Pack Horse Bridge
The pack horse bridge built by
Sir Richard Shireburn in 1562
still stands -
as viewed from Lower Hodder Bridge.
The River Hodder is a dominant feature in the Forest of Bowland landscape. From its source high above Stocks Reservoir to its confluence with the Ribble two miles east of Hurst Green, the Hodder is a delight to the walker and fisherman alike. The river is a valuable wild life resource; grayling is the main catch in the upper Hodder, while brown trout is found in the lower reaches. The months of May to July see the run of sea trout, while September and October bring the salmon. Water fowl can be seen along the length of the river and the stalking heron is often disturbed.
As the crow flies the distance from Slaidburn to Hurst Green is 9 miles, the Hodder however meanders some 19.5 miles from Stocks Reservoir until it meets the Ribble.
The Lower Hodder between Higher and Lower Hodder Bridges marks the historical county boundary between Lancashire and Yorkshire.
The object of this series of walks is to explore the Hodder from Hurst Green in the south to Slaidburn or Stocks Reservoir in the north. It is not possible to follow the banks of the Hodder wholly along public footpaths, so some diversion has to be made. The route has been divided into 5 stages; each stage made into a circular walk with a pub as a possible objective. The completion of these stages enables the whole of the Hodder to be explored.
Walk details for each stage can be found by clicking the respective link below or on the map.
It is essential to use the O.S map for each walk which may be printed off from the respective web page.

Stage 1 - from Hurst Green to Higher Hodder Bridge.
Starting at the Shireburn Arms in Hurst Green the walk initially follows the Ribble and then meets the Hodder as it enters the Ribble. The walk continues to High Hodder Bridge and returns to Hurst Green via Stonyhurst College.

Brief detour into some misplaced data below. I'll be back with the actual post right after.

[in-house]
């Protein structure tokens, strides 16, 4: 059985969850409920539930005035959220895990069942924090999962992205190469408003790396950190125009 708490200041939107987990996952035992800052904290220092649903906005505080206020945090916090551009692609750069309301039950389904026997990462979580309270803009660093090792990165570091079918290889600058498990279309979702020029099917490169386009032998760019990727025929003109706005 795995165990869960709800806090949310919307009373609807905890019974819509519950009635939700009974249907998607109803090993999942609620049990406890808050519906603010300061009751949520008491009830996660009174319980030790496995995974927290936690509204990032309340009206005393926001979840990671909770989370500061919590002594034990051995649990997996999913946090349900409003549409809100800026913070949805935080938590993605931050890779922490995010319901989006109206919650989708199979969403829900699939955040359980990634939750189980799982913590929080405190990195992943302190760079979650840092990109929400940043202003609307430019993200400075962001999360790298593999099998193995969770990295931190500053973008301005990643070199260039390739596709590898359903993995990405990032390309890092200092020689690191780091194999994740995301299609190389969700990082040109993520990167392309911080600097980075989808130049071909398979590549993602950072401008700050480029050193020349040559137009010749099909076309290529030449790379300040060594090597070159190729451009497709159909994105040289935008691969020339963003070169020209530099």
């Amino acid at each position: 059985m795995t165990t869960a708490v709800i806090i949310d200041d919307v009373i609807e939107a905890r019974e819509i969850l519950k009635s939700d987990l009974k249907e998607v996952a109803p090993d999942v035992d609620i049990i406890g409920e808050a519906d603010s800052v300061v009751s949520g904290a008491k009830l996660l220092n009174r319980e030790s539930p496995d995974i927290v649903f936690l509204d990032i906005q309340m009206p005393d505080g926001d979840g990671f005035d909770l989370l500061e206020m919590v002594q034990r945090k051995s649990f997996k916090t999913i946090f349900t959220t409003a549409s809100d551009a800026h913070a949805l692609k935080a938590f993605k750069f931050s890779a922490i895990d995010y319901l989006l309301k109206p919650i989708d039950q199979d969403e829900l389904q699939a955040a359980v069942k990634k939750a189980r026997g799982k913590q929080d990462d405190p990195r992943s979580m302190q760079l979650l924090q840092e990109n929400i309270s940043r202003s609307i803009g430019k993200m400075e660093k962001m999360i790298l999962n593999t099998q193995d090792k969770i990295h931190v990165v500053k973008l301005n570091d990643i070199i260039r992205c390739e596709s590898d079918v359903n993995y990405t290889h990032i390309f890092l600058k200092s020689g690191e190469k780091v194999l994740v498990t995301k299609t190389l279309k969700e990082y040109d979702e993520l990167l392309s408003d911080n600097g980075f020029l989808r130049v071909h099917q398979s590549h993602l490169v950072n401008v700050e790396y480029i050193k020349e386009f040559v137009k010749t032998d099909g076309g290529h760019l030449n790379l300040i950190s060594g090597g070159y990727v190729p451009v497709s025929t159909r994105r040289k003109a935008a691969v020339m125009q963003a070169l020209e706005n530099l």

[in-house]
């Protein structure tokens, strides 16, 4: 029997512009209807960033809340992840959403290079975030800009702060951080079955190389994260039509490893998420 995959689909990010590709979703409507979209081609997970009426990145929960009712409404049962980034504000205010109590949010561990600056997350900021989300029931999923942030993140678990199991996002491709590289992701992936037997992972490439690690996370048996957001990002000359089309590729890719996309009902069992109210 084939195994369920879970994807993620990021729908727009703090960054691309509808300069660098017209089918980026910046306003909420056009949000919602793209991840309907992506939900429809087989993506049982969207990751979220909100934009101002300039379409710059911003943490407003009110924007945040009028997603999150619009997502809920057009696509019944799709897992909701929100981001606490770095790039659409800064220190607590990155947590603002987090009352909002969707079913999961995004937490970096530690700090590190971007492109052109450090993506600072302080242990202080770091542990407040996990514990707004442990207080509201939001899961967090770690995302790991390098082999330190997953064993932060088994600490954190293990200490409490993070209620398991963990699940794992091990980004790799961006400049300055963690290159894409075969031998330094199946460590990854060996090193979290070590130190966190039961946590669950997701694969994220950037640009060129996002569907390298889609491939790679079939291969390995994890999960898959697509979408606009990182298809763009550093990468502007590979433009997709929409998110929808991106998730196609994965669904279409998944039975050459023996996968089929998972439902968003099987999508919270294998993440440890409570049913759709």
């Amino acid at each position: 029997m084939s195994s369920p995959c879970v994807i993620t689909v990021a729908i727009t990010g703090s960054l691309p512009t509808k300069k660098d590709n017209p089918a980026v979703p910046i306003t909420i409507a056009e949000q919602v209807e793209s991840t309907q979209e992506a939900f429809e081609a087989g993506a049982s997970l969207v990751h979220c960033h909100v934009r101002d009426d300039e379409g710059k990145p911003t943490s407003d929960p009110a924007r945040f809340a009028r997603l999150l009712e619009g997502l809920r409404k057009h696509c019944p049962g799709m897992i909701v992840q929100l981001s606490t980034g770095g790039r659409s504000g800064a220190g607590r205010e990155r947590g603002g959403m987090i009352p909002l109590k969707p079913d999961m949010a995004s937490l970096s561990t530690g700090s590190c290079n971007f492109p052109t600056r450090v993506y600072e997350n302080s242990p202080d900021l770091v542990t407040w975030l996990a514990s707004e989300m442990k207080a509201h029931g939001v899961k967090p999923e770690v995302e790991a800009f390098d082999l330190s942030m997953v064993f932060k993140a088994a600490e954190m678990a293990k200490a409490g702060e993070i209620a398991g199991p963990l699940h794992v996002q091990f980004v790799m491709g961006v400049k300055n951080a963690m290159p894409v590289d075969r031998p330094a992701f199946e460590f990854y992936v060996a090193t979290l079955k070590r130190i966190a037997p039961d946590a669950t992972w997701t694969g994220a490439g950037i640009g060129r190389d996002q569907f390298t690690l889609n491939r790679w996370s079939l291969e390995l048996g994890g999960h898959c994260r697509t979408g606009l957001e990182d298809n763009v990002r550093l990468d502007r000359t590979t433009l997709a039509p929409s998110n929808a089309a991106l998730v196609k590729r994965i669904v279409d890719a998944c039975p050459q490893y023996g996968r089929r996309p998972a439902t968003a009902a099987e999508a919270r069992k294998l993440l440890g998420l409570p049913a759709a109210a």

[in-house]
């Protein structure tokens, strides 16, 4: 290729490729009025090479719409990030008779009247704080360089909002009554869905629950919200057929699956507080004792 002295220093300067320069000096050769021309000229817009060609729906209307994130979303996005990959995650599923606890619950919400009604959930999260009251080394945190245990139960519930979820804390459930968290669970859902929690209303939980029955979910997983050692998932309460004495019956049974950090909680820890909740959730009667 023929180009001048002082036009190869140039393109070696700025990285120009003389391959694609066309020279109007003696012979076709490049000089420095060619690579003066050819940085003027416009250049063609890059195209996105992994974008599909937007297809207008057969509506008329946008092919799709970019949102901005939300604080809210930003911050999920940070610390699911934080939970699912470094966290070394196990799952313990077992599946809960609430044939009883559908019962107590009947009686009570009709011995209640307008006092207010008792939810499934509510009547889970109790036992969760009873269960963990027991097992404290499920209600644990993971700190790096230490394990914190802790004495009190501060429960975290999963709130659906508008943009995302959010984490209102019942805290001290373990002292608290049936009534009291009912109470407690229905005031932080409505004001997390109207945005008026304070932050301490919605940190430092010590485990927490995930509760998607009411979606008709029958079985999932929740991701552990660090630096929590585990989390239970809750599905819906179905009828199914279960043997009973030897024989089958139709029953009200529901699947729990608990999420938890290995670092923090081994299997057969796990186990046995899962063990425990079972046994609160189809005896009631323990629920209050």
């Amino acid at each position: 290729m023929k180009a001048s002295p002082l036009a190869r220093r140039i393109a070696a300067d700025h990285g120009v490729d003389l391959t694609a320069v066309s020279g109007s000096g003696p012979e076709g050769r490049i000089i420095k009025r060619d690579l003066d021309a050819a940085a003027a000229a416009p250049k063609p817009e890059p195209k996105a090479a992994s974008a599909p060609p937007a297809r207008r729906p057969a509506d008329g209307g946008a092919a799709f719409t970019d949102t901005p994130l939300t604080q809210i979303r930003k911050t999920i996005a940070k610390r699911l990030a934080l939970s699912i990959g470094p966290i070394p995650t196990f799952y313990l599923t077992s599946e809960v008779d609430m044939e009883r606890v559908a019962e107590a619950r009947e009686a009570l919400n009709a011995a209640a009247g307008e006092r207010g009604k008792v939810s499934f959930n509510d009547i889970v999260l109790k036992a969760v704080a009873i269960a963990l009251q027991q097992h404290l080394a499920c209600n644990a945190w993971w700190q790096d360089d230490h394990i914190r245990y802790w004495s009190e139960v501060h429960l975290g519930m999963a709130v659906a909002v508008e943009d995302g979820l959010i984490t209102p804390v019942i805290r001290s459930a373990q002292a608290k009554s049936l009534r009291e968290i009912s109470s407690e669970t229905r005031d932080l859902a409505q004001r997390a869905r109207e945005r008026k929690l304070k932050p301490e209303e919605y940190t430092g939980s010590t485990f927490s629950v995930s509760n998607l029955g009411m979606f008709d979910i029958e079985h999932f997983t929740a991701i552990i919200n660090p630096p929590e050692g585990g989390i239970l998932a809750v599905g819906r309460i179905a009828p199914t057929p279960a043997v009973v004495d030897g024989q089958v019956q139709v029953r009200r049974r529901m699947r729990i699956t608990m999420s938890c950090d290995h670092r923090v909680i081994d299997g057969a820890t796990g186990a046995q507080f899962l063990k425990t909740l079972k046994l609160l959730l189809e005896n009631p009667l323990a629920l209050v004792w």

Stage 2
- from Higher Hodder Bridge to Doeford Bridge
The return leg passes the former Craven Heifer at Chaigley and thereafter the steep climb up and along Longridge Fell.
Stage 3 - from Doeford Bridge to Burholme Bridge

The Inn at Whitewell is encountered here on the banks of the Hodder.
Stage 4 - from Burholme Bridge to Newton

There is no pub in Dunsop Bridge but the Parkers Arms in Newton makes for a popular half-way house.
Stage 5 - from Newton to Slaidburn and beyond

The short walk from Newton to the Hark to Bounty in Slaidburn can be extended to take in Stocks Reservoir.
map Hodder Walks
home page

Walking the Hodder

The plot shows the height profile for the River Hodder starting at its confluence with the River Ribble on the left and its exit from Stocks Reservoir top right. The water falls through 135 m/443 feet over its meandering course of 19.5 miles. The 5 stages described in the walks above and points of interest along the River are shown on the diagram.
The plot was produced using Google Maps Pro.
The name Hodder is likely derived from Brythonic. Its meaning is either "pleasant stream" or possibly "boundary" (Welsh yr odre), the latter suggesting that the Lancashire/Yorkshire border has its origins in the depths of antiquity. It is thought that  Bowland takes its name from the Old Norse boga- meaning a bow in a river; the Hodder being characterised by the way it meanders and twists through the Bowland landscape.
River Hodder Ref.:Wikipedia®
Terms of Use